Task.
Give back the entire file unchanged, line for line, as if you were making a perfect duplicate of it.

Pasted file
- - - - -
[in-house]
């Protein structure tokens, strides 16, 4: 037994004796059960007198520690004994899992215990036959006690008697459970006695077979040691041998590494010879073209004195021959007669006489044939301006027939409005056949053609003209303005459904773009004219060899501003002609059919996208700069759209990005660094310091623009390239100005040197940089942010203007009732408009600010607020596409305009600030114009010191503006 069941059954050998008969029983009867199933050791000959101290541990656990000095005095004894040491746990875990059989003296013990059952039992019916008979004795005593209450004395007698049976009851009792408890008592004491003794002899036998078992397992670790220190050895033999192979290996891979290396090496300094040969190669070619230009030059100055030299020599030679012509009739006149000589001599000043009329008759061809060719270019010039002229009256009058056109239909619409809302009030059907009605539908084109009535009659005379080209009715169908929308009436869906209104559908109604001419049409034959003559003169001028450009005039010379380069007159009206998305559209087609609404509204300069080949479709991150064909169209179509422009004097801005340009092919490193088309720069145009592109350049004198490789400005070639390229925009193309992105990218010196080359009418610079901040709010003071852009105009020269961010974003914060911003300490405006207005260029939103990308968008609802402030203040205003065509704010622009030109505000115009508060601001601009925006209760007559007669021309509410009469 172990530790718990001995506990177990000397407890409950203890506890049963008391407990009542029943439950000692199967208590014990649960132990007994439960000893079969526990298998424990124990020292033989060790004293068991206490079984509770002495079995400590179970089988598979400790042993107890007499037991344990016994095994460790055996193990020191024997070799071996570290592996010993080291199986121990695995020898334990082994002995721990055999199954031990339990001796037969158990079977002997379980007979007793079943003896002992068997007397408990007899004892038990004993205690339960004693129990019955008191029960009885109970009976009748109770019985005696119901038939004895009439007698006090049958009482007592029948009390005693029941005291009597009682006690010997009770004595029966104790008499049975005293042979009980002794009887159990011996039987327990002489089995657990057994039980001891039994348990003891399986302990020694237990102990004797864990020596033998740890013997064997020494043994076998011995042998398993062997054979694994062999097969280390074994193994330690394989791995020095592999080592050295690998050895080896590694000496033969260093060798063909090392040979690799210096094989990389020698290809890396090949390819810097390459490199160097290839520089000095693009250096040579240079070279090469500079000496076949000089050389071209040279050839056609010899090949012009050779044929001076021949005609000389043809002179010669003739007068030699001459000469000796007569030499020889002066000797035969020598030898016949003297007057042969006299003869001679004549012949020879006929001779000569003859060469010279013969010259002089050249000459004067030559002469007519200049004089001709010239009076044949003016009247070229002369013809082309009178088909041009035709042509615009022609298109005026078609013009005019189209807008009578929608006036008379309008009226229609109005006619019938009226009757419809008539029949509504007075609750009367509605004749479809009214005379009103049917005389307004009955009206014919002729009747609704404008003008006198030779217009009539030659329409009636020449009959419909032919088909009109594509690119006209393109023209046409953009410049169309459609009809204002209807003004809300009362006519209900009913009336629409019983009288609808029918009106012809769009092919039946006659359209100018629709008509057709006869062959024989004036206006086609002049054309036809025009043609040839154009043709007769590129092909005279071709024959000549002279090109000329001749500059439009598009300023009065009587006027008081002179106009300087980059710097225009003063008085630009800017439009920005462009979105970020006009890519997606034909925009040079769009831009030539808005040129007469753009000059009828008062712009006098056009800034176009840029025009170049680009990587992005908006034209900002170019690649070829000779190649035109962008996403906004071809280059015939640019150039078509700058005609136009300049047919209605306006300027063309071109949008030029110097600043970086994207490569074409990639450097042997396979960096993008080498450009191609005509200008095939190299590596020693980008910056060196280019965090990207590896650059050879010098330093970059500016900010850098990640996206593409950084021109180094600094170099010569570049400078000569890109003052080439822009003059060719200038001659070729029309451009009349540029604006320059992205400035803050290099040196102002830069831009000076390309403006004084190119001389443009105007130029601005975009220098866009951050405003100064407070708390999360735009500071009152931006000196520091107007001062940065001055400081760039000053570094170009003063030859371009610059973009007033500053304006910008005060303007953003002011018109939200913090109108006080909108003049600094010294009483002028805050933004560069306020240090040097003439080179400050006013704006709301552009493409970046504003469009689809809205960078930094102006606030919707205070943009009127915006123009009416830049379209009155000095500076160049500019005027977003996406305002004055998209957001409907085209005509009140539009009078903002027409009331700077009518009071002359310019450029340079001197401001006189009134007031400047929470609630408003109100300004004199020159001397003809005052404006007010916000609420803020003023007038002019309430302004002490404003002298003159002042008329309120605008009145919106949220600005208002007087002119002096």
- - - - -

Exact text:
[in-house]
């Protein structure tokens, strides 16, 4: 037994004796059960007198520690004994899992215990036959006690008697459970006695077979040691041998590494010879073209004195021959007669006489044939301006027939409005056949053609003209303005459904773009004219060899501003002609059919996208700069759209990005660094310091623009390239100005040197940089942010203007009732408009600010607020596409305009600030114009010191503006 069941059954050998008969029983009867199933050791000959101290541990656990000095005095004894040491746990875990059989003296013990059952039992019916008979004795005593209450004395007698049976009851009792408890008592004491003794002899036998078992397992670790220190050895033999192979290996891979290396090496300094040969190669070619230009030059100055030299020599030679012509009739006149000589001599000043009329008759061809060719270019010039002229009256009058056109239909619409809302009030059907009605539908084109009535009659005379080209009715169908929308009436869906209104559908109604001419049409034959003559003169001028450009005039010379380069007159009206998305559209087609609404509204300069080949479709991150064909169209179509422009004097801005340009092919490193088309720069145009592109350049004198490789400005070639390229925009193309992105990218010196080359009418610079901040709010003071852009105009020269961010974003914060911003300490405006207005260029939103990308968008609802402030203040205003065509704010622009030109505000115009508060601001601009925006209760007559007669021309509410009469 172990530790718990001995506990177990000397407890409950203890506890049963008391407990009542029943439950000692199967208590014990649960132990007994439960000893079969526990298998424990124990020292033989060790004293068991206490079984509770002495079995400590179970089988598979400790042993107890007499037991344990016994095994460790055996193990020191024997070799071996570290592996010993080291199986121990695995020898334990082994002995721990055999199954031990339990001796037969158990079977002997379980007979007793079943003896002992068997007397408990007899004892038990004993205690339960004693129990019955008191029960009885109970009976009748109770019985005696119901038939004895009439007698006090049958009482007592029948009390005693029941005291009597009682006690010997009770004595029966104790008499049975005293042979009980002794009887159990011996039987327990002489089995657990057994039980001891039994348990003891399986302990020694237990102990004797864990020596033998740890013997064997020494043994076998011995042998398993062997054979694994062999097969280390074994193994330690394989791995020095592999080592050295690998050895080896590694000496033969260093060798063909090392040979690799210096094989990389020698290809890396090949390819810097390459490199160097290839520089000095693009250096040579240079070279090469500079000496076949000089050389071209040279050839056609010899090949012009050779044929001076021949005609000389043809002179010669003739007068030699001459000469000796007569030499020889002066000797035969020598030898016949003297007057042969006299003869001679004549012949020879006929001779000569003859060469010279013969010259002089050249000459004067030559002469007519200049004089001709010239009076044949003016009247070229002369013809082309009178088909041009035709042509615009022609298109005026078609013009005019189209807008009578929608006036008379309008009226229609109005006619019938009226009757419809008539029949509504007075609750009367509605004749479809009214005379009103049917005389307004009955009206014919002729009747609704404008003008006198030779217009009539030659329409009636020449009959419909032919088909009109594509690119006209393109023209046409953009410049169309459609009809204002209807003004809300009362006519209900009913009336629409019983009288609808029918009106012809769009092919039946006659359209100018629709008509057709006869062959024989004036206006086609002049054309036809025009043609040839154009043709007769590129092909005279071709024959000549002279090109000329001749500059439009598009300023009065009587006027008081002179106009300087980059710097225009003063008085630009800017439009920005462009979105970020006009890519997606034909925009040079769009831009030539808005040129007469753009000059009828008062712009006098056009800034176009840029025009170049680009990587992005908006034209900002170019690649070829000779190649035109962008996403906004071809280059015939640019150039078509700058005609136009300049047919209605306006300027063309071109949008030029110097600043970086994207490569074409990639450097042997396979960096993008080498450009191609005509200008095939190299590596020693980008910056060196280019965090990207590896650059050879010098330093970059500016900010850098990640996206593409950084021109180094600094170099010569570049400078000569890109003052080439822009003059060719200038001659070729029309451009009349540029604006320059992205400035803050290099040196102002830069831009000076390309403006004084190119001389443009105007130029601005975009220098866009951050405003100064407070708390999360735009500071009152931006000196520091107007001062940065001055400081760039000053570094170009003063030859371009610059973009007033500053304006910008005060303007953003002011018109939200913090109108006080909108003049600094010294009483002028805050933004560069306020240090040097003439080179400050006013704006709301552009493409970046504003469009689809809205960078930094102006606030919707205070943009009127915006123009009416830049379209009155000095500076160049500019005027977003996406305002004055998209957001409907085209005509009140539009009078903002027409009331700077009518009071002359310019450029340079001197401001006189009134007031400047929470609630408003109100300004004199020159001397003809005052404006007010916000609420803020003023007038002019309430302004002490404003002298003159002042008329309120605008009145919106949220600005208002007087002119002096």